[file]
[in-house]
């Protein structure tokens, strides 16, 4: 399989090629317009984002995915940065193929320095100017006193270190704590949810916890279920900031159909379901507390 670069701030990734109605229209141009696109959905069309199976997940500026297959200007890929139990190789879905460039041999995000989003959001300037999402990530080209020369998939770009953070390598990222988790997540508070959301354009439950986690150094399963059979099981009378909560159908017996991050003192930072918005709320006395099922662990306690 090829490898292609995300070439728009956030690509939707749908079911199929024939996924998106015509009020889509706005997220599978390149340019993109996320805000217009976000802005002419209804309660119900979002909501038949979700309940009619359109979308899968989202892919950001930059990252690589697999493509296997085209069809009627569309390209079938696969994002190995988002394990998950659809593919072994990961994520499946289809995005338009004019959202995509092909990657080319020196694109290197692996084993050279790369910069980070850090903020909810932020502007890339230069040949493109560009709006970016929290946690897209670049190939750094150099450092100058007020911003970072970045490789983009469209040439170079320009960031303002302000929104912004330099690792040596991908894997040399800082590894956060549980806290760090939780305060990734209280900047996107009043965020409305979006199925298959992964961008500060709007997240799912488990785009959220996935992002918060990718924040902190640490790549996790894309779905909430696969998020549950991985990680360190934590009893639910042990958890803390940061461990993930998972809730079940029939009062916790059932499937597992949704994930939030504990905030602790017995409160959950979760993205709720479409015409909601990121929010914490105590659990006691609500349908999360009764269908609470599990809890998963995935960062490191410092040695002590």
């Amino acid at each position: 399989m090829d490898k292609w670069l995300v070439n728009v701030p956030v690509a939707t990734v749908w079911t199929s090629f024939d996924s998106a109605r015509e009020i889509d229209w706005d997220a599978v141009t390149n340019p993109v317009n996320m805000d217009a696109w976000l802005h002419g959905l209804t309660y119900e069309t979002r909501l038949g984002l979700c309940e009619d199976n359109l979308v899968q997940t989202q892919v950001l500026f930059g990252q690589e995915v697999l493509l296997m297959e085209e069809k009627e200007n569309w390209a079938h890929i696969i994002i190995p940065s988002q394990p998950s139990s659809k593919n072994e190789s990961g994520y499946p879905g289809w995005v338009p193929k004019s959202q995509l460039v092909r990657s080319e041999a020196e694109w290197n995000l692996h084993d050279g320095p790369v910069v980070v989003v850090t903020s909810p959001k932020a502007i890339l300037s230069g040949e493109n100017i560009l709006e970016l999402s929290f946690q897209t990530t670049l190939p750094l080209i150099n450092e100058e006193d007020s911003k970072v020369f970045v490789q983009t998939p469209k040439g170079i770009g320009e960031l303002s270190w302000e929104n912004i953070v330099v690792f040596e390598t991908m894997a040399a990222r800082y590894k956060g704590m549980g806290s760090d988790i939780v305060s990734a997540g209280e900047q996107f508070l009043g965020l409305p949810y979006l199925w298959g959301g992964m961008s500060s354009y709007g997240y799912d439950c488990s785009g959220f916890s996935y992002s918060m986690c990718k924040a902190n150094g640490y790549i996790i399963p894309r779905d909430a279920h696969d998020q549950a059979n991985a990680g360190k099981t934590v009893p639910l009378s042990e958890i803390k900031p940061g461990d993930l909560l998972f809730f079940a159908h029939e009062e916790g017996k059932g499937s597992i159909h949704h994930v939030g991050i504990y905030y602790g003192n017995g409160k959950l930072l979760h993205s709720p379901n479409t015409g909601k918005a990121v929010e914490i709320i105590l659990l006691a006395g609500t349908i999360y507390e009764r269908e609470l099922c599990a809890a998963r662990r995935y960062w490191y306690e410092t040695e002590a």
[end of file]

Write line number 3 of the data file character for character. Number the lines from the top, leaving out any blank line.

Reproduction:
């Amino acid at each position: 399989m090829d490898k292609w670069l995300v070439n728009v701030p956030v690509a939707t990734v749908w079911t199929s090629f024939d996924s998106a109605r015509e009020i889509d229209w706005d997220a599978v141009t390149n340019p993109v317009n996320m805000d217009a696109w976000l802005h002419g959905l209804t309660y119900e069309t979002r909501l038949g984002l979700c309940e009619d199976n359109l979308v899968q997940t989202q892919v950001l500026f930059g990252q690589e995915v697999l493509l296997m297959e085209e069809k009627e200007n569309w390209a079938h890929i696969i994002i190995p940065s988002q394990p998950s139990s659809k593919n072994e190789s990961g994520y499946p879905g289809w995005v338009p193929k004019s959202q995509l460039v092909r990657s080319e041999a020196e694109w290197n995000l692996h084993d050279g320095p790369v910069v980070v989003v850090t903020s909810p959001k932020a502007i890339l300037s230069g040949e493109n100017i560009l709006e970016l999402s929290f946690q897209t990530t670049l190939p750094l080209i150099n450092e100058e006193d007020s911003k970072v020369f970045v490789q983009t998939p469209k040439g170079i770009g320009e960031l303002s270190w302000e929104n912004i953070v330099v690792f040596e390598t991908m894997a040399a990222r800082y590894k956060g704590m549980g806290s760090d988790i939780v305060s990734a997540g209280e900047q996107f508070l009043g965020l409305p949810y979006l199925w298959g959301g992964m961008s500060s354009y709007g997240y799912d439950c488990s785009g959220f916890s996935y992002s918060m986690c990718k924040a902190n150094g640490y790549i996790i399963p894309r779905d909430a279920h696969d998020q549950a059979n991985a990680g360190k099981t934590v009893p639910l009378s042990e958890i803390k900031p940061g461990d993930l909560l998972f809730f079940a159908h029939e009062e916790g017996k059932g499937s597992i159909h949704h994930v939030g991050i504990y905030y602790g003192n017995g409160k959950l930072l979760h993205s709720p379901n479409t015409g909601k918005a990121v929010e914490i709320i105590l659990l006691a006395g609500t349908i999360y507390e009764r269908e609470l099922c599990a809890a998963r662990r995935y960062w490191y306690e410092t040695e002590a």